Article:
As I began to gain more self-confidence through college, I became slightly more vocal about my issues. I still physically hid all of my physical problems, which were many-times disabling depending on how much pain I was in, by walking without a gait problem or limp. However, close friends could tell by looking into my face if I was having a particularly rough time with my pain levels.

Prior to Use of Assistive Devices & Being Open About My
Disability; College Graduation; May 2010
The day came that I graduated from college and began working as a music educator for the elementary ages. Unfortunately, the funding for the school had been cut slightly, and there was no space for a music classroom. This meant that I had to teach off of a music cart, going from room to room, with all the equipment loaded on my large cart. I originally thought this task would be possible, but as time went on, it proved more and more difficult on my physical conditions. I also began to deteriorate slightly as stress from teaching during the first year played a role in increased pain levels. Lifting equipment on and off the cart and to and from the storage attic from the fire-escape ladder proved detrimental to my physical condition. My employer was aware of my condition, but did not understand the full expanse of how it effected my ability to teach due to being on a cart rather than in a room. My condition was still somewhat "hidden" to others, as I did not walk slower, limp, or use a device. The only difference was more sitting breaks and the use of a back brace underneath my clothes. At this point came my decision to discontinue teaching due to the tremendous stress on my body, in addition to the timing of my husband and I wanting to start a family (the one and only opportunity we would have to try to have a child of our own, and a time in which I would need to be on a decent amount bed-rest for a healthy pregnancy).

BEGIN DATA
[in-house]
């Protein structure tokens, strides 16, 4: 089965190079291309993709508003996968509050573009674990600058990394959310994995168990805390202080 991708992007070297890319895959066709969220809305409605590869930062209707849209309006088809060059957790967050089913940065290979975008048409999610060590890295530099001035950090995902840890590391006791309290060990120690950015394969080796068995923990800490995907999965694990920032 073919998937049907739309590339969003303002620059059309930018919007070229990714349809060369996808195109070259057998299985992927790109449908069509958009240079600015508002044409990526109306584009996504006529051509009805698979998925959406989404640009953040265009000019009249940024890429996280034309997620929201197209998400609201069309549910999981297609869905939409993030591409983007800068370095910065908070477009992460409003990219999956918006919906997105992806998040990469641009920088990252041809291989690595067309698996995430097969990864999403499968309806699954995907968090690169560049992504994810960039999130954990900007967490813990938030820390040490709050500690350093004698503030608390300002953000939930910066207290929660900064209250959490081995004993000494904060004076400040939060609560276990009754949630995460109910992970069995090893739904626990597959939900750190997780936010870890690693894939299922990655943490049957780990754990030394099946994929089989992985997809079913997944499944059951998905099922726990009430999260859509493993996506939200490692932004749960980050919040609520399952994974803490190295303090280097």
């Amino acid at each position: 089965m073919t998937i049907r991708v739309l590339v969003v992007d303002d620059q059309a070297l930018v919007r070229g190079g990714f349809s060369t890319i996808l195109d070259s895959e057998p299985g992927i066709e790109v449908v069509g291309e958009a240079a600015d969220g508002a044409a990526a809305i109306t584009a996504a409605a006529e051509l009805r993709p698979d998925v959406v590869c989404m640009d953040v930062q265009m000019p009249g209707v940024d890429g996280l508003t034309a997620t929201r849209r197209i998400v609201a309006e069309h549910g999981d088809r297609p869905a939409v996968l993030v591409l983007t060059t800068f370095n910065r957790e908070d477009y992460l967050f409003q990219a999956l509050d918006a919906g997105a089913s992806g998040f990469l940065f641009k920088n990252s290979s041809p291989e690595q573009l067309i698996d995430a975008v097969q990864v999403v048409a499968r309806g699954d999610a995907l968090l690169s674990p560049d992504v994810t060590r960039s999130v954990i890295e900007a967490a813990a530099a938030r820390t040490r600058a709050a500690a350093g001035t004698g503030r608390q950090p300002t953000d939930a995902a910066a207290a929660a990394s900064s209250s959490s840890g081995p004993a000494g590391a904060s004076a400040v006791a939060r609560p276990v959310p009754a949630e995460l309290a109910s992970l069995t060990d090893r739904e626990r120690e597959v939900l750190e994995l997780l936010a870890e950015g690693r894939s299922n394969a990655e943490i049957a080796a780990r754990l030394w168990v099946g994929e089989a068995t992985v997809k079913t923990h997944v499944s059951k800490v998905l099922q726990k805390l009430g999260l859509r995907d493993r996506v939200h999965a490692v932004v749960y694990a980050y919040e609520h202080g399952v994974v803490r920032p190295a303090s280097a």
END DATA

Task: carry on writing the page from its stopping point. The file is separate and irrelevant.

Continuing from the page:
(Below are pictures of the music cart I pushed daily, which was many-times loaded with Orff/keyboard instruments that were extremely heavy to push up ramps in the building. In addition, the fire escape ladder - bottom right picture - was the only means of accessing the music equipment. This added stress to my body proved to be too much, and I soon succumbed to physical burn-out.)


Prior to Using Assistive Devices & Being Open About My
Disability; Our Wedding on June 20, 2009
Looking back on these times that I didn't embrace what was already affecting my life on a daily basis, I realize that I was striving to hold on to normality of my life, and it was exhausting. To put it simply, I was terrified of change. From the time of onset of the chronic pain in high school, it was already beginning to set-in with me that my life was changing in a way in which I didn't have control. To strive to keep control, I tried to hide the extent of my condition to friends and even extended family. I think this is a normal process for anyone who goes through the loss of any ability, especially if it's in the prime years of building self-esteem.

What it Took For Me to Step Out of Hiding:

My 1st bowling experience in
a wheelchair...I can't bowl
otherwise. It was a lot of fun.
June 2013
Have you ever wondered why I blog like I do - why I share my story, my experiences, my heart? I was powerfully affected by the testimonies of many bloggers with chronic illness who have similar stories as mine (are somewhat able-bodied, yet are heavily affected by "invisible illness", such as autoimmune disease, and use assistive devices - including wheelchairs/crutches - when needed for mobility and/or pain relief). God uses each of our lives and stories in powerful ways. Never underestimate His power to encourage you and use your story!

My husband and I at Medeival
Times in Myrtle Beach;
April 2014
The most freeing, yet courageous step of my life (regarding my disability) was choosing to be myself. Sure, it sounds like a piece of cake....but it's unfortunately not. I started trying not to care about what others would say or think about me (although my personality just doesn't work that way).

I started using a wheelchair (custom, rigid frame, ultralight wheelchair) for public outings and/or long periods of sitting (custom seat) in April of 2013. I also use forearm crutches for lumbar back support and leg support (for peripheral neuropathy) when needed instead of the wheelchair, which I sometimes prefer over the wheelchair.

Why the wheelchair/crutches? Simple - pain management is the majority of it, and ease of mobility is a bonus. I have about an 80% decline in pain when I use the wheelchair. Not only that, I had not even had much experience shopping from the time I was 15 years old to the time I was 27 years old. Simply put, it's a better quality of life. And might I add that using a wheelchair is by no means easy, which in my mind proves that most people who use one are truly legit wheelchair users & indeed need to use the device (who would want to do something the harder way?).